The State Education Department proposed two changes to eligibility rules for student-athletes earlier this week, both of which New York State Public High School Athletic Association Executive Director Robert Zayas said Tuesday need to be examined further.
“There’s a need for some additional clarification within each proposal because there are some questions I have as an executive director that I know our member schools will have,” he said.
One change would allow more leniency for student-athletes requesting an extra year of playing eligibility. The other would clarify the ability for kids at districts serving students only in kindergarten through eighth grade to be eligible to compete in athletics at a separate district with which the K-8 district contracts for the high school education of its students. The latter change also contains a provision in which such a student-athlete could find himself or herself ineligible for a year if he or she chooses to attend a different high school for ninth grade than the one he or she competed for while in seventh and eighth grade.
Related to the proposal regarding gaining an extra year of playing eligibility, student-athletes currently run out of eligibility four school years after starting ninth grade and can only petition for an extra year if they can show “illness [or] accident” kept them from competing athletically and forced them to have at least one extra academic semester to complete.
The proposed change would allow student-athletes not yet 19 years old prior to July 1 of the approaching school year to additionally petition for another year of eligibility if they are able to show “other circumstances beyond [their] control” forced them to miss a season and time in the classroom.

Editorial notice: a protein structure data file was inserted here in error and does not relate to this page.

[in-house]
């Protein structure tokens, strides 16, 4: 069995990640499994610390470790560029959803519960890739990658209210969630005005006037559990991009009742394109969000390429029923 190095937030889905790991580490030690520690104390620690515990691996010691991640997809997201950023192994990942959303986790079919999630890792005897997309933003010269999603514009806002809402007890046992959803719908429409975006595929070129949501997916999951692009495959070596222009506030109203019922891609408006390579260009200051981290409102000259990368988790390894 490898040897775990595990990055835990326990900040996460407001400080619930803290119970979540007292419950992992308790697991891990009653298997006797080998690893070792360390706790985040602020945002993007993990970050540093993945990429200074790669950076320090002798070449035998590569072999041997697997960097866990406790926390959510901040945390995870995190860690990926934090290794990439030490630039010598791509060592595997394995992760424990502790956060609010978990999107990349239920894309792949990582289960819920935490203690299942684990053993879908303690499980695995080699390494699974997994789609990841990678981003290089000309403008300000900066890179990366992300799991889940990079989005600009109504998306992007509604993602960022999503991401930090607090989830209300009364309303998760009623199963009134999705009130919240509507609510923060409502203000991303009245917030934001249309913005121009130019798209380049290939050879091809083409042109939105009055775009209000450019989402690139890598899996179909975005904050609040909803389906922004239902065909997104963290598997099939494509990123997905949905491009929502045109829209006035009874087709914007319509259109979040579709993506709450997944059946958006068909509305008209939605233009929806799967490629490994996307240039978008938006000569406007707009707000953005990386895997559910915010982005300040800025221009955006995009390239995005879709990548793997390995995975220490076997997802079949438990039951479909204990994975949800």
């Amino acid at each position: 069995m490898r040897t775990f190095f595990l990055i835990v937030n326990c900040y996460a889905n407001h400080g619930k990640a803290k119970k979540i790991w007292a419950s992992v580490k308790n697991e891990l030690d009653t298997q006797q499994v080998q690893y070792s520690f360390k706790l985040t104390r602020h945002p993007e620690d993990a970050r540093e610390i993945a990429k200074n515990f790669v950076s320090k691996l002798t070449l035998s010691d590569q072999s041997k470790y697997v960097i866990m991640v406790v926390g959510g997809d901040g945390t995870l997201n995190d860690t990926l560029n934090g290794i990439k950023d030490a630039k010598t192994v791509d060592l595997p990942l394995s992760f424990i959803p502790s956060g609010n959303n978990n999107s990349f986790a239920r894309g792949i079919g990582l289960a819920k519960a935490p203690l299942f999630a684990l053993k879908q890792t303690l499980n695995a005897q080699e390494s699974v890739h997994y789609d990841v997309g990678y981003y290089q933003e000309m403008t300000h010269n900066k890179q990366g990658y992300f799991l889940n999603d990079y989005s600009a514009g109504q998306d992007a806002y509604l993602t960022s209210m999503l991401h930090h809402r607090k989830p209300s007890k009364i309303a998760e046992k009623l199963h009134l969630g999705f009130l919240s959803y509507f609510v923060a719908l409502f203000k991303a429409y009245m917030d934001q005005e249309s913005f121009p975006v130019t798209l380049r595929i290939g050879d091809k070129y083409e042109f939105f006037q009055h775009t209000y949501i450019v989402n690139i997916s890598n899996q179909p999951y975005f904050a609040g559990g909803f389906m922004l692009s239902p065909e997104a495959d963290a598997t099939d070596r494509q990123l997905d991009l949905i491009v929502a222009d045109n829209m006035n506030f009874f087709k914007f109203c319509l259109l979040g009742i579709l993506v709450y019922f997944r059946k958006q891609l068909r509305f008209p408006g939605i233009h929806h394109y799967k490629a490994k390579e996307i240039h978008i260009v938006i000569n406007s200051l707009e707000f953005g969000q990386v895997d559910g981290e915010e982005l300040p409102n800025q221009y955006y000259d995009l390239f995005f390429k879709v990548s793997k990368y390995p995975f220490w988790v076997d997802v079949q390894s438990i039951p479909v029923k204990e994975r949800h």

Such a change would revert the state’s policy to what it was prior to October 2014. Zayas said his concern with switching back is how it would be determined if a petitioning student-athlete could meet the “subjective” criteria of not putting the safety of others — plus his or her own — at risk and that his or her participation would not create an unfair competitive advantage.
The measure involving K-8-only school districts — of which there are 13 in the state, including Menands School District in Menands, Wheelerville
Union Free School in Caroga Lake and Wynantskill Union Free School District in North Greenbush — states that seventh- and eighth-graders attending such districts could gain athletic eligibility at one of the high schools with which his or her district contracts, if both districts agree to such an arrangement. The caveat is that if a student-athlete competes for one high school but elects to attend a different high school with which his or her K-8 district contracts for ninth grade, he or she would be ruled ineligible for a year in the sports he or she played.
Currently, Zayas said students at K-8-only districts apply on a case-by-case basis to compete for a high school’s teams and that he knows of only a “few instances” in which such a student succeeded.
Zayas added he has two primary concerns in regards to the proposal as it is written. One, that there’s no clarification as to which school district — the K-8-only district or the high school’s district — would pay for things such as insurance and transportation for such student-athletes. Two, that such a provision could enable other groups of students — whether from public or non-public schools — the ability to petition to play sports at other schools if their own district does not offer that opportunity.
“You constantly have to be cognizant of the precedents each decision and regulation . . . establishes,” Zayas said. “That’s where we need clarification.”
Both proposed amendments will be made available for 45 days of public comment starting on Nov. 9. Following that, the proposals could be adopted in February and put into place for the 2017-18 school year.
“It needs to be discussed within our membership as far as to see if there is opposition or not,” Zayas said.